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Response to Smarmie Doofus (Reply #22)

Fri Feb 22, 2013, 09:51 PM

23. Sorry it's been a while on this reply, but I've been busy.......

However difficult it would be to support other workers, especially other city workers, even city workers that are nominally employed by subcontractors in actions, it's going to be the only way to win. This is a contest for power, it's not over mundane things like wages and benefits. In a contest of power, there's only win or lose, so you might as well go for the win. You're all facing the prospect of your unions being broken (or worse IMO, being left toothless when it comes to biting back at the bosses), so you've got to use the tools that work in a contest for power. And that's solidarity strikes. It's my understanding that at least three unions in NYC are already working without a contract, which SHOULD mean that you all could strike at any time FOR a new contract. Why shouldn't you all strike TOGETHER to make your points more clearly?.

Of course the laws are against you and they might even be more draconian in NYC than they are in other places, but that doesn't change the fact that NONE of you will win these battles without concurrent actions. ALL of the rules of capitalism are set up against workers taking action in their interests, so that means you will probably HAVE to break some laws if you expect to win. But you CERTAINLY won't win working within the bosses' rules. That's the way it's ALWAYS been. I would go farther and say that not only concurrent actions by the unions currently working without a contract, but also sympathy actions by other unions that do have a contract, including private sector unions will be required. And massive street demonstrations by supporters in community orgs, alternative labor groups, and social orgs (like the remnants of Occupy Wall Street) would also be required to win.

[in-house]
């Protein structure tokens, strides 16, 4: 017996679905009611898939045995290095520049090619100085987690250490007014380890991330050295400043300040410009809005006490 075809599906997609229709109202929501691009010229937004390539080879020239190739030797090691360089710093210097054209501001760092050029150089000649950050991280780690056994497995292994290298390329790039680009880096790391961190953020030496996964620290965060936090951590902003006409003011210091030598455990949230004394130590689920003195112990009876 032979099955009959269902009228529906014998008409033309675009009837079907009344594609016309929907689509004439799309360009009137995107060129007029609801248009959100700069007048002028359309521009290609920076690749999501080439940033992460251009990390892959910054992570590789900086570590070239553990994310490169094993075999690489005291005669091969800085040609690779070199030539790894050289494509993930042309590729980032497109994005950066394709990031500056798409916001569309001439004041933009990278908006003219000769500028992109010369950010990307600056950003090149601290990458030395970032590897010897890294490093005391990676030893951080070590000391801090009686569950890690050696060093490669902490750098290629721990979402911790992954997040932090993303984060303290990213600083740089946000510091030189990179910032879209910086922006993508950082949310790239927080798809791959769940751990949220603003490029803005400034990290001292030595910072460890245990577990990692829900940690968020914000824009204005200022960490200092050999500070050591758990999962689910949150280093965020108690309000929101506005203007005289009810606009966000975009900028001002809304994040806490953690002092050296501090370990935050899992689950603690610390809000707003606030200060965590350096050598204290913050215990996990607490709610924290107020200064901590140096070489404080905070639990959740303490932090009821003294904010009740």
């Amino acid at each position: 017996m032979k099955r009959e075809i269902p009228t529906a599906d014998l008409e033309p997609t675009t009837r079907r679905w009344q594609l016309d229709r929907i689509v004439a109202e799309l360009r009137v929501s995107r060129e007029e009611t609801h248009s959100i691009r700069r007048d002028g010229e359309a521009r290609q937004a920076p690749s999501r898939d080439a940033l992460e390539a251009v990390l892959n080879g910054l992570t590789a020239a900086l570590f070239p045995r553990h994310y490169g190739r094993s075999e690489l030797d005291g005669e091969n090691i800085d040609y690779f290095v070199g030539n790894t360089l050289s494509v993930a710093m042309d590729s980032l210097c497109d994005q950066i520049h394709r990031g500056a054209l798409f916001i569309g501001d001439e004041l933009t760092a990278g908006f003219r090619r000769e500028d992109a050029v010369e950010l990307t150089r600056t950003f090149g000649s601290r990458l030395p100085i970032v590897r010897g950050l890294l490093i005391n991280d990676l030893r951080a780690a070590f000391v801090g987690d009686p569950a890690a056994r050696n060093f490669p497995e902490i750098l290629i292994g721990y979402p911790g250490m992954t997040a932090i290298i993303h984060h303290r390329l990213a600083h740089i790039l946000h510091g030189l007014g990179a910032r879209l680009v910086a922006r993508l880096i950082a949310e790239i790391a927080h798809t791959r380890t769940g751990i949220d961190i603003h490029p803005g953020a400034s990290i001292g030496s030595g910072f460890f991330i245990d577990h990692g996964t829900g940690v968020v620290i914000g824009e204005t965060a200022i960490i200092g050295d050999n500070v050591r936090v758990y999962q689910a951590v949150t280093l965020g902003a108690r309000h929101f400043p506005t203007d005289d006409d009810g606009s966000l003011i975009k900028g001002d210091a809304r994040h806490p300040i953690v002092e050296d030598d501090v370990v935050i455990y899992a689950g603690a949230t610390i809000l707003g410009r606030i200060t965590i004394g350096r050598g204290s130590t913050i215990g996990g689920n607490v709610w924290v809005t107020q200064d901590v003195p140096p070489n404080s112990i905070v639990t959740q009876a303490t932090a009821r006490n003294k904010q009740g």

Actually though, I think that this type of thing is a good start, but it's only a start. This caucus should lead to liaison committees being set up from the rank-and-file of ALL the unions that are working without a contract. These liaison committees should NOT be official bodies which would relieve the officials of the unions from culpability in the event of a wildcat walkout. These committees should also include members from the other groups mentioned above, (community orgs, OWS, alternative labor groupings), plus sympathetic members of the alternative media. And of course some legal advisors to let you know what the potential legal ramifications of any actions would be and what legal defenses could be prepared for. Once this basic organization is in place, then you decide what collective action should be taken.